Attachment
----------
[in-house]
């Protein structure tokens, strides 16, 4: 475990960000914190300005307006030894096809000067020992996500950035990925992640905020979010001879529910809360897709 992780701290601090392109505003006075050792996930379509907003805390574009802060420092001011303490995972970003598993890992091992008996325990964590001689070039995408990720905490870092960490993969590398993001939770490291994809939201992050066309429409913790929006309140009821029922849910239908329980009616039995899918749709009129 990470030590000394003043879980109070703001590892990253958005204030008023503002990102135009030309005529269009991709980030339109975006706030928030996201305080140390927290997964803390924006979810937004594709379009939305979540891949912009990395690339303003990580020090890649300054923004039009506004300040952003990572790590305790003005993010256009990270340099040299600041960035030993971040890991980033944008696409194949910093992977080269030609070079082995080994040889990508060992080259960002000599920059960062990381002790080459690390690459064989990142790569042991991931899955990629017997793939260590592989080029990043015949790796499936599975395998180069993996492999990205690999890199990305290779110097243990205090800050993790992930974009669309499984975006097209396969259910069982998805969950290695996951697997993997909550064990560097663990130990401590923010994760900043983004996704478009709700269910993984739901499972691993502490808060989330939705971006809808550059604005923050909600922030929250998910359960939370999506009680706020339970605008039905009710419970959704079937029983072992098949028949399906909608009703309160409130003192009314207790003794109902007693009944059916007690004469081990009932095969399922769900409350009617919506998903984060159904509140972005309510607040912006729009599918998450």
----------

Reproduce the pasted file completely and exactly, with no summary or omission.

[in-house]
């Protein structure tokens, strides 16, 4: 475990960000914190300005307006030894096809000067020992996500950035990925992640905020979010001879529910809360897709 992780701290601090392109505003006075050792996930379509907003805390574009802060420092001011303490995972970003598993890992091992008996325990964590001689070039995408990720905490870092960490993969590398993001939770490291994809939201992050066309429409913790929006309140009821029922849910239908329980009616039995899918749709009129 990470030590000394003043879980109070703001590892990253958005204030008023503002990102135009030309005529269009991709980030339109975006706030928030996201305080140390927290997964803390924006979810937004594709379009939305979540891949912009990395690339303003990580020090890649300054923004039009506004300040952003990572790590305790003005993010256009990270340099040299600041960035030993971040890991980033944008696409194949910093992977080269030609070079082995080994040889990508060992080259960002000599920059960062990381002790080459690390690459064989990142790569042991991931899955990629017997793939260590592989080029990043015949790796499936599975395998180069993996492999990205690999890199990305290779110097243990205090800050993790992930974009669309499984975006097209396969259910069982998805969950290695996951697997993997909550064990560097663990130990401590923010994760900043983004996704478009709700269910993984739901499972691993502490808060989330939705971006809808550059604005923050909600922030929250998910359960939370999506009680706020339970605008039905009710419970959704079937029983072992098949028949399906909608009703309160409130003192009314207790003794109902007693009944059916007690004469081990009932095969399922769900409350009617919506998903984060159904509140972005309510607040912006729009599918998450």